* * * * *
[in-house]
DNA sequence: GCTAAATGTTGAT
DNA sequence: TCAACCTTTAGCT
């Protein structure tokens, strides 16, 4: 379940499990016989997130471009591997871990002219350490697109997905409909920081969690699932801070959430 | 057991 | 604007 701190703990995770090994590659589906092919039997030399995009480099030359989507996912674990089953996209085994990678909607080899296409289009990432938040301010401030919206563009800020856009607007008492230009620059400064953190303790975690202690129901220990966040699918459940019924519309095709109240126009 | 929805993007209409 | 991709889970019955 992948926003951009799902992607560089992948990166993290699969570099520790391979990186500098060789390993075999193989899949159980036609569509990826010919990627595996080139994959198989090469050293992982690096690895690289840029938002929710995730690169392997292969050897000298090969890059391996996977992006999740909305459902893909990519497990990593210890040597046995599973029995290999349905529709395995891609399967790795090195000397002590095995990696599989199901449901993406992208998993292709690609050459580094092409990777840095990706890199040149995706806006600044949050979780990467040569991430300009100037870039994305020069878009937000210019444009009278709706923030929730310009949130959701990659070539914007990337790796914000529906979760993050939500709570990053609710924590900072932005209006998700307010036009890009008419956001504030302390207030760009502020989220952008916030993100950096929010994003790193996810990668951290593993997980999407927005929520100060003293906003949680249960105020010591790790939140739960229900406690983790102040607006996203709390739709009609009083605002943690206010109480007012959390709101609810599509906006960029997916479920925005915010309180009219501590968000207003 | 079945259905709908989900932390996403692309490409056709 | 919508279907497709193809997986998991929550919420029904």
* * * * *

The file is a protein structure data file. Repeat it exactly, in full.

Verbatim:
[in-house]
DNA sequence: GCTAAATGTTGAT
DNA sequence: TCAACCTTTAGCT
């Protein structure tokens, strides 16, 4: 379940499990016989997130471009591997871990002219350490697109997905409909920081969690699932801070959430 | 057991 | 604007 701190703990995770090994590659589906092919039997030399995009480099030359989507996912674990089953996209085994990678909607080899296409289009990432938040301010401030919206563009800020856009607007008492230009620059400064953190303790975690202690129901220990966040699918459940019924519309095709109240126009 | 929805993007209409 | 991709889970019955 992948926003951009799902992607560089992948990166993290699969570099520790391979990186500098060789390993075999193989899949159980036609569509990826010919990627595996080139994959198989090469050293992982690096690895690289840029938002929710995730690169392997292969050897000298090969890059391996996977992006999740909305459902893909990519497990990593210890040597046995599973029995290999349905529709395995891609399967790795090195000397002590095995990696599989199901449901993406992208998993292709690609050459580094092409990777840095990706890199040149995706806006600044949050979780990467040569991430300009100037870039994305020069878009937000210019444009009278709706923030929730310009949130959701990659070539914007990337790796914000529906979760993050939500709570990053609710924590900072932005209006998700307010036009890009008419956001504030302390207030760009502020989220952008916030993100950096929010994003790193996810990668951290593993997980999407927005929520100060003293906003949680249960105020010591790790939140739960229900406690983790102040607006996203709390739709009609009083605002943690206010109480007012959390709101609810599509906006960029997916479920925005915010309180009219501590968000207003 | 079945259905709908989900932390996403692309490409056709 | 919508279907497709193809997986998991929550919420029904």